On Sunday it was the Tano town sports day. Yes, another one with the same events that last all day. Nobody really mentioned it to me but deep down I knew I was expected to go. I participated in a lot of events from my part of the town (west side: pink) but everyone is really old. However, we did win the three legged relay race which was the highlight of the day by far. I genuinely cheered like I was at a football match and my team had just scored. That night I went and watched the sunset down by the coast whilst listening to some music. It was nice and relaxing as usual before I headed out to a small enkai held by our local neighbourhood. It was quite nice to talk to some young families… especially when you see the kids you teach with their parents or you find out which ones are brother/sister etc. There was other stuff going on this weekend but I think I enjoyed just taking it easy this time. I still really like socialising and doing lots of things with other JETs but sometimes I think it is important just to bum about and get some sleep.

I think I’m done writing for now. I should go hit the Japanese books before lunch. I was going to write a big entry on my overall thoughts after three months in Kochi but I’ll save that for later. I’ll upload all my October pictures later on today… but you’ll know that because I’ll post them at the same time as this and the link should be right about… here. Nope, no pictures tonight I'm afraid.

Thursday, 1 November 2007

PostHeaderIcon Turn Left

Hello,

I'm just out an hour long meeting at work which was held to discuss the teaching of English in the Japanese elementary curriculum. Traditionally English was only introduced at junior high school but in the next few years this will be extended to all elementary schools. My town in Tano has been teaching English to the younger children for a few years now. I teach the 4th, 5th and 6th grade who range from 8-12 years old. Anyway, I had a lesson with the 4th grade today and about 10-15 people turned up to watch me. I wasn't as nervous as I thought and more than anything I felt it was a nuisance to have them stand around and expect a natural lesson. It just so happens my class was with the teacher who I find it hardest to communicate with and he had picked a hard lesson plan to make fun. This was frustrating because all the comments I just received were about things I do in other classes (such as my 5th grade last week). I was told there would be a meeting this morning to discuss my lesson but it was a lot larger and more formal than I anticipated. I basically sat for an hour and tried to look interested as about fifteen Japanese education types dissected my lesson. It just made me feel like a useless moron even though I know it was not about me but the education system in general. They said some other things that made me feel a bit crap too... maybe this teaching malarkey isn't for me? I try my best for each lesson but the lack of communication is starting to irritate me, especially when people rattle off important information to me in fast Japanese without the least bit of effort to see if I understand. It usually results in me/them needing to ask poor Noah to translate again.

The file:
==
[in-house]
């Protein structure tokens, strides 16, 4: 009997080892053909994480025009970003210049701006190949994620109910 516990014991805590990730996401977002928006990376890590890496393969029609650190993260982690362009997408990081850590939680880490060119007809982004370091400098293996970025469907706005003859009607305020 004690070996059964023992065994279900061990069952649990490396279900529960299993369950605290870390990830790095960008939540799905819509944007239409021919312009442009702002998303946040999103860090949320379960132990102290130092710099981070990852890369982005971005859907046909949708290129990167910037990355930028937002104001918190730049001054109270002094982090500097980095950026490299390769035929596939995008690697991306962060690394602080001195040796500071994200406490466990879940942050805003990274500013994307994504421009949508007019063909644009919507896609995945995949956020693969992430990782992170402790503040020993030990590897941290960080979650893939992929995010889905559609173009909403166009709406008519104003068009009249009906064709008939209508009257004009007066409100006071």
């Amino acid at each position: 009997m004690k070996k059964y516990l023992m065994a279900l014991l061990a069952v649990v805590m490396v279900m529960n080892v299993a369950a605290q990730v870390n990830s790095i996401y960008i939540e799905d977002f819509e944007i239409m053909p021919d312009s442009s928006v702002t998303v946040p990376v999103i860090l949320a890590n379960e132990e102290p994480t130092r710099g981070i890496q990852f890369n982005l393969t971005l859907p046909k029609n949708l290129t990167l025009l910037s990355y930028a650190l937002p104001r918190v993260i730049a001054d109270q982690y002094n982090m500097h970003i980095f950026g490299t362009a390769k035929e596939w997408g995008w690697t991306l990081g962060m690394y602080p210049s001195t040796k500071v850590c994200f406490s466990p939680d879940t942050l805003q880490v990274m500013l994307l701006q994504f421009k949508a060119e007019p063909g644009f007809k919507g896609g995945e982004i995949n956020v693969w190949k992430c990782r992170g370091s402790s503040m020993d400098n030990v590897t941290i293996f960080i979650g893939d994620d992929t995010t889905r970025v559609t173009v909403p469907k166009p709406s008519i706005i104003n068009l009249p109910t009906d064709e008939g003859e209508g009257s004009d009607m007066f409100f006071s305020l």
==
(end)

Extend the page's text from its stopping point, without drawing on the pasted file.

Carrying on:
It has been quite a stressful week in general so far. Through my own fault I never got enough sleep at the weekend and most days have been full of classes and preparing for the Halloween party we had last night. On Tuesday some of my classes were recorded and sent off somewhere to be torn apart. My usually energetic students stared at their desks for 50 minutes as I tried to get them to respond in some manner.
Ach aye ach aye.

The Halloween party Noah (and I..a bit) organised was held last night in the Board of Education. It turned out to be really difficult to plan... mainly because we had about 1-2 hours to clear up a conference room and decorate it. It turned out really well in the end though and there were about 50 elementary/kindergarten kids who had a good time. We even carved a pumpkin which was fun.